If you primarily bowhunt whitetail in the eastern half of the United States and are considering stepping it up a notch to pursue elk in the West, there are more than just a few things you need to consider before you start packing the SUV for a trip to the Rocky Mountains.
First and foremost, there’s the question and expense of hiring an outfitter. After attempting a few “do-it-yourself” and “save-a-dollar” elk hunts, I was quick to admit to myself that: 1) I didn’t save very much money, and 2) a good outfitter, not just any outfitter, and his horses are worth their weight in gold.
If you’re like me, when you first started bowhunting whitetail or turkey, your father, an uncle, or a friend helped you get started the right way. This person probably also taught you what not to do as much as he put you on the right path for successful bowhunting. Nevertheless, many bowhunters from the East still insist on heading West on unguided elk hunts even though they know very little about elk and have never seen a bull in the wild.
After all, an elk is just a big whitetail, isn’t it? Even after reading everything I could find on elk hunting and before I went on my first elk hunt, I admit I answered “yes” to that question. If you are also inclined to the same bad judgment, just keep reading.
Set A Budget
Although I am now a definite proponent of using the best possible outfitter and guide when elk hunting, I am only advocating their use when it fits your budget. That’s right. Before you decide whether you will be hiring an outfitter, you need to estimate the cost. Precise budgeting may not seem like a big deal when you return home with a Pope & Young bull, but see how it makes you feel after hunting nine days without ever seeing an elk. My first elk hunt was an unguided, over-budget, 11-day trip through the mountains of Hell or Idaho (I still confuse the two), which left me wondering how an enormous 800-pound animal could be so difficult to locate.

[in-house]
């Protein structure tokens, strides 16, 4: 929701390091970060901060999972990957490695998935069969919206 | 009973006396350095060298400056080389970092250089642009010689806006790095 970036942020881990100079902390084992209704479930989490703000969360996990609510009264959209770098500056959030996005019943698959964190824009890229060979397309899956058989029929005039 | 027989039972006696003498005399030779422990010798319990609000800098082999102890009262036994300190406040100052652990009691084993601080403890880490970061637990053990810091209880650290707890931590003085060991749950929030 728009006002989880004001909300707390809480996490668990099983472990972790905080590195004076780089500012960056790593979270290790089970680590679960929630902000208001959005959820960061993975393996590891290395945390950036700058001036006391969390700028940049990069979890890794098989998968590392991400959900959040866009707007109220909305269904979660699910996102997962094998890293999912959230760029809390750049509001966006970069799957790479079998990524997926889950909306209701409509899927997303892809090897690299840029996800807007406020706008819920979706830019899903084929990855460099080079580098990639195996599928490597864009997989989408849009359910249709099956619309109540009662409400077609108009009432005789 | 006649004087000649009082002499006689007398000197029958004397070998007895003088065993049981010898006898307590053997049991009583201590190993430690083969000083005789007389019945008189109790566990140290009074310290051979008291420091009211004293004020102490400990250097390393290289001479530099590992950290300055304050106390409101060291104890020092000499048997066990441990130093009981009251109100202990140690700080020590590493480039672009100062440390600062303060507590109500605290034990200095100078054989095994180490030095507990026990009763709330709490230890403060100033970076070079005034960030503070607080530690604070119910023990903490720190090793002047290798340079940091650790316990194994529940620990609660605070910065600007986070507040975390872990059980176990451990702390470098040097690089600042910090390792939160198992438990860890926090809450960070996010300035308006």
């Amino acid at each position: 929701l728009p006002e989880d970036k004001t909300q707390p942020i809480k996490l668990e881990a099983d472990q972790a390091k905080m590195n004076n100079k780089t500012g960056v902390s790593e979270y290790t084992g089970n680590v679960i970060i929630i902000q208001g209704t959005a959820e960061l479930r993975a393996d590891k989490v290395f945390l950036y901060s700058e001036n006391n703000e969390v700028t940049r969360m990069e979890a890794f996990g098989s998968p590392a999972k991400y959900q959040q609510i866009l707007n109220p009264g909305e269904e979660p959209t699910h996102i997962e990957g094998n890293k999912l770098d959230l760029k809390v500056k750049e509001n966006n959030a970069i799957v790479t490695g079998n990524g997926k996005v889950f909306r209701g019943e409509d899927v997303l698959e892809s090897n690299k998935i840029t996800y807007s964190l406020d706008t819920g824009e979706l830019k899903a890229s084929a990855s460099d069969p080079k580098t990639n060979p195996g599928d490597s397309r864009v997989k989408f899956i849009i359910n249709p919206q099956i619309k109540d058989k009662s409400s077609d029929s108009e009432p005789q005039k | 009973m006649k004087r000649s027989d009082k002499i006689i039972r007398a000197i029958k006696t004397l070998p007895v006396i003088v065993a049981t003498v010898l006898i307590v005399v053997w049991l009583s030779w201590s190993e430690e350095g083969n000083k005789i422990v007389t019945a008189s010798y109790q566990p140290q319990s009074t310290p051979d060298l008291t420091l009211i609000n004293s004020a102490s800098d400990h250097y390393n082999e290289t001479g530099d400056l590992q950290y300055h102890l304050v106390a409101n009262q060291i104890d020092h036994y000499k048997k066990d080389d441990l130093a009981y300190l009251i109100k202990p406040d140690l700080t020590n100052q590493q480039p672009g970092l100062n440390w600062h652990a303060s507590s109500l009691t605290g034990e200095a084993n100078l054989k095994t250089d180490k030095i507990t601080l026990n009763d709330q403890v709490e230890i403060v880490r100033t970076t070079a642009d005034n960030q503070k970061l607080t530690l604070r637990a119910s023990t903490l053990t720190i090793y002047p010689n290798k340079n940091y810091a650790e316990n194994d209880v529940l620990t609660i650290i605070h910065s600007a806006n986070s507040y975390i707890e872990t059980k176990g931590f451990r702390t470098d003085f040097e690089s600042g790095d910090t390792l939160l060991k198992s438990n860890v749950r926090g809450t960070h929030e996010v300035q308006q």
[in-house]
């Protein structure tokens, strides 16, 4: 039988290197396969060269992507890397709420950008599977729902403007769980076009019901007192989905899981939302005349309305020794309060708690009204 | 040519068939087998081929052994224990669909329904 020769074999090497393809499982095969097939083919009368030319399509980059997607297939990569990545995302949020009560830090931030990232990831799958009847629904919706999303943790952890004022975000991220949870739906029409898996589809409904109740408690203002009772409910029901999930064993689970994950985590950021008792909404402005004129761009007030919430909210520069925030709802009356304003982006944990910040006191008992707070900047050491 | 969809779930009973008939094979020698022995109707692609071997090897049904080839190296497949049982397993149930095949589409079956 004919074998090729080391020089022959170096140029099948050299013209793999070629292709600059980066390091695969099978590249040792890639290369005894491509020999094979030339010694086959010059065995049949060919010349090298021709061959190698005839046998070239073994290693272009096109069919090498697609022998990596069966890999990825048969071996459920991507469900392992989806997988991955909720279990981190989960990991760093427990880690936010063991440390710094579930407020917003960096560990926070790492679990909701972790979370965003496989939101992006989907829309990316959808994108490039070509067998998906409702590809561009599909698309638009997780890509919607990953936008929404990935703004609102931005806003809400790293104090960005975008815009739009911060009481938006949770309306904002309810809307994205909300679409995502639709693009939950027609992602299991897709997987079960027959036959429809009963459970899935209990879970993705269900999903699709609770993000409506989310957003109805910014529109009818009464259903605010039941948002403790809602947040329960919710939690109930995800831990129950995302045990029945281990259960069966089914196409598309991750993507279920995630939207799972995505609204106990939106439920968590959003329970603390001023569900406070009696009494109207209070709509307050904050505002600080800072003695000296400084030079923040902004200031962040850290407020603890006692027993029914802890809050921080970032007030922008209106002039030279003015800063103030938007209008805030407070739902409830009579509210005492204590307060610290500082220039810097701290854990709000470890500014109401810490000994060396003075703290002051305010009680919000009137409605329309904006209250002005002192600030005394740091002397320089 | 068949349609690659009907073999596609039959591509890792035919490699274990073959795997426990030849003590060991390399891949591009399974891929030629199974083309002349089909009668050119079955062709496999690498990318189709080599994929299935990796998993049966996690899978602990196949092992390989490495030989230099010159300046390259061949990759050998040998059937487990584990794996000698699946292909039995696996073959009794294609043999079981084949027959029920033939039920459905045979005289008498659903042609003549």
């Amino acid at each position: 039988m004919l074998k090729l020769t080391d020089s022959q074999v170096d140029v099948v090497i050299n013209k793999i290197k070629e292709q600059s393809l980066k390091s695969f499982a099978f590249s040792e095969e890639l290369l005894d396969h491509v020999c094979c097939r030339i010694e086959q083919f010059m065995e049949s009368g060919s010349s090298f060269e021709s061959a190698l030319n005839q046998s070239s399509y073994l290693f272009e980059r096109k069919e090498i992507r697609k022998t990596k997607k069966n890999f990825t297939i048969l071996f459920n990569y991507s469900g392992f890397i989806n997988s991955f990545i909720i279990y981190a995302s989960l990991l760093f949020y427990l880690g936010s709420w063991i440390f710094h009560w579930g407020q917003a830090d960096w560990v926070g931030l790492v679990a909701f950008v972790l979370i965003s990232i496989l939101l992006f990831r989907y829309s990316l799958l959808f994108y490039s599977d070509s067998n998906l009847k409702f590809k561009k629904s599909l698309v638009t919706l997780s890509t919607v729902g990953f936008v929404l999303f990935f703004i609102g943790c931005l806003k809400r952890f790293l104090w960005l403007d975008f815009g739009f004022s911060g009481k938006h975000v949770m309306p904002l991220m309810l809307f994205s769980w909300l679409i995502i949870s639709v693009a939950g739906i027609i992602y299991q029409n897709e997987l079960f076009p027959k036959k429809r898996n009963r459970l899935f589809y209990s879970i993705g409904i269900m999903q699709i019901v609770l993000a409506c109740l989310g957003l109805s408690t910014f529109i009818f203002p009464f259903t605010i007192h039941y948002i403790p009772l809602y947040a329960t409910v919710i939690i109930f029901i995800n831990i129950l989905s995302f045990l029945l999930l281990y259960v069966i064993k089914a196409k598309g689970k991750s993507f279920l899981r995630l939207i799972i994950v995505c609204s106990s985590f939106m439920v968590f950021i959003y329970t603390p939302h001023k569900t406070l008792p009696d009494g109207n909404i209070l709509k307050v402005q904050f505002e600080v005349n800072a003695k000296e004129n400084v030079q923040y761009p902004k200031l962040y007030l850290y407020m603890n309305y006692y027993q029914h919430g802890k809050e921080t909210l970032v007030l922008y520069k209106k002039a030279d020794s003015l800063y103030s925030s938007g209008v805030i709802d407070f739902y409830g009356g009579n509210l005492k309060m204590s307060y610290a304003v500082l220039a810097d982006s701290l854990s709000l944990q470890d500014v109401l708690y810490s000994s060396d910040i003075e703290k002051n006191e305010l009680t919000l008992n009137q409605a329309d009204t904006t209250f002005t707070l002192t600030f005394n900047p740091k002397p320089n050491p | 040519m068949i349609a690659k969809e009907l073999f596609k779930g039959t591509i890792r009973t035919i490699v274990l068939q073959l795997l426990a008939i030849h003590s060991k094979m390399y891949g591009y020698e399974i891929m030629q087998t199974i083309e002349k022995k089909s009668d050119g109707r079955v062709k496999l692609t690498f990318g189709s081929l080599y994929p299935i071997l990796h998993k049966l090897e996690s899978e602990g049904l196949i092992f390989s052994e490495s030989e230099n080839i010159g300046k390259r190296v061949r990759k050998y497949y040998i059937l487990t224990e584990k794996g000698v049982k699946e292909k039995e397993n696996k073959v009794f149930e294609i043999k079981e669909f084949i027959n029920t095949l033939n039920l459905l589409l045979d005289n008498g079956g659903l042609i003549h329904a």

Begin your planning by determining how much you are willing to spend on an elk hunt. Next, list every conceivable expense associated with the hunt. If you are lucky and your expense list is less than what you are willing to spend, it’s time to go hunting. If not, you must cut corners. Please note that at some point during the cost-cutting phase, it might be wiser to wait a year while you stash away a few more dollars. This is especially true if you have never hunted elk and cannot afford the services of a reputable outfitter.
This brings us back to the big question—guided or unguided? The most significant expense to consider is an outfitter. Treat interviews with potential outfitters as you would any other major business transaction. Obtain a complete list of all things included in the price of the hunt—and all that are not included. Some hidden additional costs may include:
- Trophy fees.
- Transport of your elk to the meat processor.
- Caping and caring for your trophy.
Take into consideration the cost of:
- A license.
- Meat processing.
- Personal transportation.
- Lodging while traveling.
Also include a fund for equipment that you forget to bring and need to purchase upon arrival.
On the other hand, if you are still leaning toward an unguided hunt, there are costs you may not have considered. If you are going to be the outfitter, guide, camp cook, and wrangler, you will probably have to buy or rent some equipment. For example, you will need:
- Sturdy pack frame or rental horses to transport equipment and meat.
- A tent.
- Small cooking stove and equipment.
- Water purifier.
- Collapsible water jugs.
- Dehydrated food.
- First Aid equipment for base camp.
- Lightweight backpacking equipment in case the elk are not where you expect them to be—they never are.
Get the picture? By the time you purchase or lease all of your equipment, you may have spent considerably more for an unguided hunt than a guided one.
Driving Has Its Advantages
A way I’ve found to cut costs is to drive rather than fly to my hunt location. Not only will gasoline be cheaper than airfare, but you can save money transporting your meat and trophy. In 1998, I harvested my elk on the last day of the hunt and was flying out of Jackson Hole, Wyoming. Because the meat processor could not have the meat cut, packed, and frozen before my departure, my only option was to ship 400 pounds of elk meat second-day air. My processing bill was $150 while the freight was more than $400.
If you are lucky enough to harvest an elk early in the hunt and the meat is frozen by the time your flight leaves, you can bring the meat on the flight and send your gear back ground parcel. This also provides considerable savings. If you still need to cut expenses, consider a shortened hunt or applying for a less expensive license and tag. In states like Wyoming and Montana, you can apply for less expensive tags, but your chances of drawing are also less. Finally, you may want to consider a two-on-one guided hunt rather than a one-on-one guided hunt. No matter what you decide, keep in mind that elk always seem to have the luck on their side and you don’t want to cut any more corners than absolutely necessary.
Next: Extra Equipment Saves The Hunt; Bring Duplicates, Get In Shape